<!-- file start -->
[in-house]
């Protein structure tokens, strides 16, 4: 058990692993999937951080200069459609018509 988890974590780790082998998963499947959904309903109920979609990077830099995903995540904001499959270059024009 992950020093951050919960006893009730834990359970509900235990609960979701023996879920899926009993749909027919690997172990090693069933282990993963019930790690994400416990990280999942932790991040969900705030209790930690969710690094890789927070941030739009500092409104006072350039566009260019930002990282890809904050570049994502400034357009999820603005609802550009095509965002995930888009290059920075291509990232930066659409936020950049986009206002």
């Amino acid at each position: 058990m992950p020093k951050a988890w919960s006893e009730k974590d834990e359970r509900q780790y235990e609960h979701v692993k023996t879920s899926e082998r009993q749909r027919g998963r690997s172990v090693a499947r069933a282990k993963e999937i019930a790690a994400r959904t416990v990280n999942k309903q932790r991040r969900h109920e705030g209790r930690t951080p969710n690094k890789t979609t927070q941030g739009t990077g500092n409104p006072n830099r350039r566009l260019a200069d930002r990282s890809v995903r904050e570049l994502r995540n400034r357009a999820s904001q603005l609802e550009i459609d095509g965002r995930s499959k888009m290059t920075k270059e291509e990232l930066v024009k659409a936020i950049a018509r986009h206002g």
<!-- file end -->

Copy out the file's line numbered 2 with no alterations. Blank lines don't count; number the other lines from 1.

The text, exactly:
């Protein structure tokens, strides 16, 4: 058990692993999937951080200069459609018509 988890974590780790082998998963499947959904309903109920979609990077830099995903995540904001499959270059024009 992950020093951050919960006893009730834990359970509900235990609960979701023996879920899926009993749909027919690997172990090693069933282990993963019930790690994400416990990280999942932790991040969900705030209790930690969710690094890789927070941030739009500092409104006072350039566009260019930002990282890809904050570049994502400034357009999820603005609802550009095509965002995930888009290059920075291509990232930066659409936020950049986009206002």